Alan Bush

ADM Investor Services, Inc.

Alan has been a commodity analyst since 1976, focusing on the fundamental and technical aspects of precious metals, stock index, interest rate and foreign currency markets.  He has authored several articles for Futures magazine and Stocks Futures and Options magazine.  Alan served on the faculty of Oakton College as instructor of a course entitled “Principles of Technical Analysis.”  He has been interviewed on many national television programs, appearing on the Nightly Business Report, CNBC, CNN Moneyline, Reuters Television and Web FN.  In addition, he has been quoted in The Wall Street Journal, USA Today, The Bond Buyer and the Chicago Tribune and has been regularly interviewed on Chicago’s WMAQ radio business reports. Alan is currently the Senior Financial Economist with ADM Investor Services, Inc.

Tel: 312-242-7911

Commentary by Alan Bush

February 20, 2018


Last week's rally saw the S&P 500 enjoy its largest weekly gain since 2013. 

However, stock index futures are lower today, as traders are concerned with a heavy slate of Treasury offerings this week and prospects of higher interest rates.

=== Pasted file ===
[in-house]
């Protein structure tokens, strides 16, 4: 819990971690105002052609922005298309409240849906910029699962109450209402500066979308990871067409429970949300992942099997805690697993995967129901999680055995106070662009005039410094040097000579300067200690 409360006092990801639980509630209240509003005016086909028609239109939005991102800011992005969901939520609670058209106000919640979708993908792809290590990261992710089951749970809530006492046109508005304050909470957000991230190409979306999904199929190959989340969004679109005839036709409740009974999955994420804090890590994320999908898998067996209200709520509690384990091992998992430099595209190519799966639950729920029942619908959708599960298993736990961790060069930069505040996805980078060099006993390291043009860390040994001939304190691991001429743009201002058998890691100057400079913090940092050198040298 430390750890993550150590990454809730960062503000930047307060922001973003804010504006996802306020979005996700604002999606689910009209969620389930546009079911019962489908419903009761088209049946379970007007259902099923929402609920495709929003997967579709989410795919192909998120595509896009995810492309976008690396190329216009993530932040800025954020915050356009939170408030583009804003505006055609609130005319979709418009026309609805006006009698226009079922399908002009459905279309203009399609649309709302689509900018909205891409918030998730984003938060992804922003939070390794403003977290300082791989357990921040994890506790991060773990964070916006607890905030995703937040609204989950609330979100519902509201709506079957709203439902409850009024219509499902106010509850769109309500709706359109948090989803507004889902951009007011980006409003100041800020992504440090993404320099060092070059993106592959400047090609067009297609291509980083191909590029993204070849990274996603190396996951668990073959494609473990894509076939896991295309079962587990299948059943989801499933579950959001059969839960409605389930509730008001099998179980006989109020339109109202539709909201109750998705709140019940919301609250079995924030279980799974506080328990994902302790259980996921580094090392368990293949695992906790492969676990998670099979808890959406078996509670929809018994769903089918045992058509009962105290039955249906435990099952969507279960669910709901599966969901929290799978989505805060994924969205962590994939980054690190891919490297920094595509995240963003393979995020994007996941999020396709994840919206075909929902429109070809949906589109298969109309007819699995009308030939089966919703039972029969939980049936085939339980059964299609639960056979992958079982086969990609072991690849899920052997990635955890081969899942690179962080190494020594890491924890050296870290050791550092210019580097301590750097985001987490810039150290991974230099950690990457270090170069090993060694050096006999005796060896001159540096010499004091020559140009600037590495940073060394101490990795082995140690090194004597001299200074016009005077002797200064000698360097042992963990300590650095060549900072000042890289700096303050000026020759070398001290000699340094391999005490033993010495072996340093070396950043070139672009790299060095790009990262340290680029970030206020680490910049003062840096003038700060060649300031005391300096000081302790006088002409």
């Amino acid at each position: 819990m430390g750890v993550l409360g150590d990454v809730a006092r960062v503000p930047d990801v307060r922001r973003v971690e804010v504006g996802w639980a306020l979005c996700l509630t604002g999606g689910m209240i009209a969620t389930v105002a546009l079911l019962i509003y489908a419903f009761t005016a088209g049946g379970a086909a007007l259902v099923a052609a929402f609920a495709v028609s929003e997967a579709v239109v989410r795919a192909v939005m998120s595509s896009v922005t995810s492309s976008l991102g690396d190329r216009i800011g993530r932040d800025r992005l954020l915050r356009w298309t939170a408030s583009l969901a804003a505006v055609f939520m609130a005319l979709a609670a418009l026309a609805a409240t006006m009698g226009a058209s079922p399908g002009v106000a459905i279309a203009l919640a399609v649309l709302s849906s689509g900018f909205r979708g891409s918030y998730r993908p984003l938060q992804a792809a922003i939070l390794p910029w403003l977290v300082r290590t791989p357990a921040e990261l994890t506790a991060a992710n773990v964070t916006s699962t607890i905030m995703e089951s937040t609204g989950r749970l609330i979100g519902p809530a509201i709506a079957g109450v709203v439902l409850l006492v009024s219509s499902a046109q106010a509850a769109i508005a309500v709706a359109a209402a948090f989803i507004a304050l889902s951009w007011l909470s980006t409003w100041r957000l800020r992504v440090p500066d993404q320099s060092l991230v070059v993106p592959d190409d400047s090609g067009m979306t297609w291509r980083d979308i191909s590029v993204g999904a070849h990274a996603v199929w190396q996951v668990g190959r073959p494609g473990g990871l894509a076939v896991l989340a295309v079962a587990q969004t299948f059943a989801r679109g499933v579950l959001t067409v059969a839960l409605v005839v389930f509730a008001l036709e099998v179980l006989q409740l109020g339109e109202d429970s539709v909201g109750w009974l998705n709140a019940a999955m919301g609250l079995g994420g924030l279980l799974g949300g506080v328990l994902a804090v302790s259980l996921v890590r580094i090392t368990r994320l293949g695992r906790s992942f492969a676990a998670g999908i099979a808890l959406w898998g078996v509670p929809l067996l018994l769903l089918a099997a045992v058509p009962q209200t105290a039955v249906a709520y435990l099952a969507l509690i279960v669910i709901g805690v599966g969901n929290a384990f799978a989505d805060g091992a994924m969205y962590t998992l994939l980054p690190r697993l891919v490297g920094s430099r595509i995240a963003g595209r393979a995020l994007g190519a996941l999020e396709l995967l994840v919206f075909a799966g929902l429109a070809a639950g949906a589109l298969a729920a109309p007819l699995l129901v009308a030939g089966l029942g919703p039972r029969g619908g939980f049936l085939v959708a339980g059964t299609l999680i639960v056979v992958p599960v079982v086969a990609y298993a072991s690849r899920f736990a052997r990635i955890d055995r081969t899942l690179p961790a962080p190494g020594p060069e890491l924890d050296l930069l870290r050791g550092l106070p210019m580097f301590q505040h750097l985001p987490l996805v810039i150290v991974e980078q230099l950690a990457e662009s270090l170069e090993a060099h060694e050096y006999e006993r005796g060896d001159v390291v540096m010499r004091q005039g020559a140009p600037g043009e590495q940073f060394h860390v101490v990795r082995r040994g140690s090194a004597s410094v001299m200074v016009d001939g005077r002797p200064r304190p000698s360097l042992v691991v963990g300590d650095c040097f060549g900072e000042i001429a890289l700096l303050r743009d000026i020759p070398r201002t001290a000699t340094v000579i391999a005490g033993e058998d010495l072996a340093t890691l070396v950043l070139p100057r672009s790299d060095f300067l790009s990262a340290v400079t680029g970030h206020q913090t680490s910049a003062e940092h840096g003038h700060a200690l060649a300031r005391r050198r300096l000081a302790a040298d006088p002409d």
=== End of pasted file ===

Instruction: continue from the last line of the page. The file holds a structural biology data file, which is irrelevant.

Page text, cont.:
With approximately two thirds of the companies in the S&P 500 reporting fourth quarter earnings so far this season, some analysts are expecting earnings to grow 15% from the same period in 2016.

In spite of the recent correction, I am not seeing the beginning of any new long term bear market for stock index futures.  


The U.S. dollar is higher today after last week it traded at its lowest level since January 2015.

In the longer term, lower prices are likely for the greenback, as interest rate differential expectations are likely to undermine the U.S. dollar.

The euro currency is lower on news that German investor sentiment fell. The ZEW index declined to 17.8 in February, which compares to the estimate of 16.

The double top resistance at the 1.2579 area in the March euro currency is likely to be taken out in the next few weeks.

Longer term, the euro will be supported by the belief that the European Central Bank will remove some of its accommodation later this year and may actually hike interest rates in 2019. 

In spite of lower prices today, the main trend for euro currency is higher. 

The British pound is lower after a report showed U.K. manufacturers scaled back their expectations of output prices in February.


There are no major U.S. economic reports scheduled for today.

The U.S. Treasury is preparing to sell $258 billion in new debt this week, which could push yields higher.

Today the Treasury will auction $179 billion in Treasury bills and two year notes.

The probability of a fed funds rate increase at the Federal Open Market Committee’s March 21 policy meeting is 83%, which is unchanged from Friday.  

The March thirty year Treasury bond futures recently made a double bottom at 143^4. 

I would expect this double bottom to be taken out. 

Futures are likely to work lower, as commodity and wage inflation accelerates this year.

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